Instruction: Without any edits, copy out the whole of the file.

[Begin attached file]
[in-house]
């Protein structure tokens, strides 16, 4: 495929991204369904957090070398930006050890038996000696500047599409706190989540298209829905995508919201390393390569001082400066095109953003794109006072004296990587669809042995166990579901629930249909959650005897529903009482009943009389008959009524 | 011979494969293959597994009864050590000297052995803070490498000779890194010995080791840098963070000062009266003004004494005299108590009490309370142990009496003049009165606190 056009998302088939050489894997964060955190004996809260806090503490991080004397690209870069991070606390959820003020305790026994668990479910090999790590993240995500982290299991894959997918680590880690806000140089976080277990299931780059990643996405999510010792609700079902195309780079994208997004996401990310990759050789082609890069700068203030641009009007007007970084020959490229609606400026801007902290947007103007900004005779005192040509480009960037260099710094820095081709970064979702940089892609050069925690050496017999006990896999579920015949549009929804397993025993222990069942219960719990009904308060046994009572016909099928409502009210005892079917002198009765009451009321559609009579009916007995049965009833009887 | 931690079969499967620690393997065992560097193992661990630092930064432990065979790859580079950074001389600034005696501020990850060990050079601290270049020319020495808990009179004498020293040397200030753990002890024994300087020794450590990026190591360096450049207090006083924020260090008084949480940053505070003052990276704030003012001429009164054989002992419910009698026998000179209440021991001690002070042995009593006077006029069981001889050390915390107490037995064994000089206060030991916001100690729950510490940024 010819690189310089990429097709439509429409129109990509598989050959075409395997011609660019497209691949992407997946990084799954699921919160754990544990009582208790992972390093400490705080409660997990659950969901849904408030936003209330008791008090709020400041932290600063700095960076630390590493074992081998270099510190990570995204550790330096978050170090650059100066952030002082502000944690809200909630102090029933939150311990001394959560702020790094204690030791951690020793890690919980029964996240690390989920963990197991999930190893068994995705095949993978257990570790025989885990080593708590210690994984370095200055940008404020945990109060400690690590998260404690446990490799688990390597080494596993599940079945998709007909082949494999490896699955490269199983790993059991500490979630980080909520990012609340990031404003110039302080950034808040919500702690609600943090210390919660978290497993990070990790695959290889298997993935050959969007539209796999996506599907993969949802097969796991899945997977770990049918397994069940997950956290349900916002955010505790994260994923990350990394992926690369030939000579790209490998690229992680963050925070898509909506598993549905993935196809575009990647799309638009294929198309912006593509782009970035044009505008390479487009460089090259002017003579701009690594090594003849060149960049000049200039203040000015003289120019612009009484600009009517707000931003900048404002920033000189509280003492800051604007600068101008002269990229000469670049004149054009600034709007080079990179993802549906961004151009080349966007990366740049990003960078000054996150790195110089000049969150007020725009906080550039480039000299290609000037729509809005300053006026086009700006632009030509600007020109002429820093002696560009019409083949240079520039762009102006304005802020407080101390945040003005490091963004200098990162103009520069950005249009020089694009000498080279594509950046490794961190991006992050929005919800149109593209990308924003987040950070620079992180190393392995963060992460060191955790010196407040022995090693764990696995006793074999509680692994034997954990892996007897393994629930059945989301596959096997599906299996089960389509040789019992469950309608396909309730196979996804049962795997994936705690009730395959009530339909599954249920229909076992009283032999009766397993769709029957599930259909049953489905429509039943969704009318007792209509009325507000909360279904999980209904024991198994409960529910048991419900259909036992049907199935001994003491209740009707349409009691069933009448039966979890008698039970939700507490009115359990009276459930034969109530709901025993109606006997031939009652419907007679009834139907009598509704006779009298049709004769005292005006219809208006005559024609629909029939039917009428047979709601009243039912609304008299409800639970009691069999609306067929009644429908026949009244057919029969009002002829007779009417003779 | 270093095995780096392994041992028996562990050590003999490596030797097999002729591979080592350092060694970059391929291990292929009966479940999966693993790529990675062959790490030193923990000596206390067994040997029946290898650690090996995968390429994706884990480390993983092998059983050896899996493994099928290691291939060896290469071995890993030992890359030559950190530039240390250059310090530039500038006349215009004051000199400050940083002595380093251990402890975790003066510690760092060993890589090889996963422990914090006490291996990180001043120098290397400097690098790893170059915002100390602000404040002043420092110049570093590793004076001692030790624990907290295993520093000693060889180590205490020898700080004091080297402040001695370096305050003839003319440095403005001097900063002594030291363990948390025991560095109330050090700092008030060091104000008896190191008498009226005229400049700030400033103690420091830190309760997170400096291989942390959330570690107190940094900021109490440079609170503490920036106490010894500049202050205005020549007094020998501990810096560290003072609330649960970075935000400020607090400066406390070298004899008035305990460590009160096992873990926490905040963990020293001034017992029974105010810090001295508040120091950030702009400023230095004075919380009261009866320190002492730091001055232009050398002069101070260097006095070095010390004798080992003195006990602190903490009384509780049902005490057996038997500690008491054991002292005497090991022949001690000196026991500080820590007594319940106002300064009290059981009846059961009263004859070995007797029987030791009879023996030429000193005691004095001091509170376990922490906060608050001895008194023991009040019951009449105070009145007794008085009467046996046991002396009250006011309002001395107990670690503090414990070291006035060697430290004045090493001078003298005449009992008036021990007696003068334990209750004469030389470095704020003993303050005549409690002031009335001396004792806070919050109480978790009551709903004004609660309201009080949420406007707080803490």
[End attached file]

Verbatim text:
[in-house]
């Protein structure tokens, strides 16, 4: 495929991204369904957090070398930006050890038996000696500047599409706190989540298209829905995508919201390393390569001082400066095109953003794109006072004296990587669809042995166990579901629930249909959650005897529903009482009943009389008959009524 | 011979494969293959597994009864050590000297052995803070490498000779890194010995080791840098963070000062009266003004004494005299108590009490309370142990009496003049009165606190 056009998302088939050489894997964060955190004996809260806090503490991080004397690209870069991070606390959820003020305790026994668990479910090999790590993240995500982290299991894959997918680590880690806000140089976080277990299931780059990643996405999510010792609700079902195309780079994208997004996401990310990759050789082609890069700068203030641009009007007007970084020959490229609606400026801007902290947007103007900004005779005192040509480009960037260099710094820095081709970064979702940089892609050069925690050496017999006990896999579920015949549009929804397993025993222990069942219960719990009904308060046994009572016909099928409502009210005892079917002198009765009451009321559609009579009916007995049965009833009887 | 931690079969499967620690393997065992560097193992661990630092930064432990065979790859580079950074001389600034005696501020990850060990050079601290270049020319020495808990009179004498020293040397200030753990002890024994300087020794450590990026190591360096450049207090006083924020260090008084949480940053505070003052990276704030003012001429009164054989002992419910009698026998000179209440021991001690002070042995009593006077006029069981001889050390915390107490037995064994000089206060030991916001100690729950510490940024 010819690189310089990429097709439509429409129109990509598989050959075409395997011609660019497209691949992407997946990084799954699921919160754990544990009582208790992972390093400490705080409660997990659950969901849904408030936003209330008791008090709020400041932290600063700095960076630390590493074992081998270099510190990570995204550790330096978050170090650059100066952030002082502000944690809200909630102090029933939150311990001394959560702020790094204690030791951690020793890690919980029964996240690390989920963990197991999930190893068994995705095949993978257990570790025989885990080593708590210690994984370095200055940008404020945990109060400690690590998260404690446990490799688990390597080494596993599940079945998709007909082949494999490896699955490269199983790993059991500490979630980080909520990012609340990031404003110039302080950034808040919500702690609600943090210390919660978290497993990070990790695959290889298997993935050959969007539209796999996506599907993969949802097969796991899945997977770990049918397994069940997950956290349900916002955010505790994260994923990350990394992926690369030939000579790209490998690229992680963050925070898509909506598993549905993935196809575009990647799309638009294929198309912006593509782009970035044009505008390479487009460089090259002017003579701009690594090594003849060149960049000049200039203040000015003289120019612009009484600009009517707000931003900048404002920033000189509280003492800051604007600068101008002269990229000469670049004149054009600034709007080079990179993802549906961004151009080349966007990366740049990003960078000054996150790195110089000049969150007020725009906080550039480039000299290609000037729509809005300053006026086009700006632009030509600007020109002429820093002696560009019409083949240079520039762009102006304005802020407080101390945040003005490091963004200098990162103009520069950005249009020089694009000498080279594509950046490794961190991006992050929005919800149109593209990308924003987040950070620079992180190393392995963060992460060191955790010196407040022995090693764990696995006793074999509680692994034997954990892996007897393994629930059945989301596959096997599906299996089960389509040789019992469950309608396909309730196979996804049962795997994936705690009730395959009530339909599954249920229909076992009283032999009766397993769709029957599930259909049953489905429509039943969704009318007792209509009325507000909360279904999980209904024991198994409960529910048991419900259909036992049907199935001994003491209740009707349409009691069933009448039966979890008698039970939700507490009115359990009276459930034969109530709901025993109606006997031939009652419907007679009834139907009598509704006779009298049709004769005292005006219809208006005559024609629909029939039917009428047979709601009243039912609304008299409800639970009691069999609306067929009644429908026949009244057919029969009002002829007779009417003779 | 270093095995780096392994041992028996562990050590003999490596030797097999002729591979080592350092060694970059391929291990292929009966479940999966693993790529990675062959790490030193923990000596206390067994040997029946290898650690090996995968390429994706884990480390993983092998059983050896899996493994099928290691291939060896290469071995890993030992890359030559950190530039240390250059310090530039500038006349215009004051000199400050940083002595380093251990402890975790003066510690760092060993890589090889996963422990914090006490291996990180001043120098290397400097690098790893170059915002100390602000404040002043420092110049570093590793004076001692030790624990907290295993520093000693060889180590205490020898700080004091080297402040001695370096305050003839003319440095403005001097900063002594030291363990948390025991560095109330050090700092008030060091104000008896190191008498009226005229400049700030400033103690420091830190309760997170400096291989942390959330570690107190940094900021109490440079609170503490920036106490010894500049202050205005020549007094020998501990810096560290003072609330649960970075935000400020607090400066406390070298004899008035305990460590009160096992873990926490905040963990020293001034017992029974105010810090001295508040120091950030702009400023230095004075919380009261009866320190002492730091001055232009050398002069101070260097006095070095010390004798080992003195006990602190903490009384509780049902005490057996038997500690008491054991002292005497090991022949001690000196026991500080820590007594319940106002300064009290059981009846059961009263004859070995007797029987030791009879023996030429000193005691004095001091509170376990922490906060608050001895008194023991009040019951009449105070009145007794008085009467046996046991002396009250006011309002001395107990670690503090414990070291006035060697430290004045090493001078003298005449009992008036021990007696003068334990209750004469030389470095704020003993303050005549409690002031009335001396004792806070919050109480978790009551709903004004609660309201009080949420406007707080803490």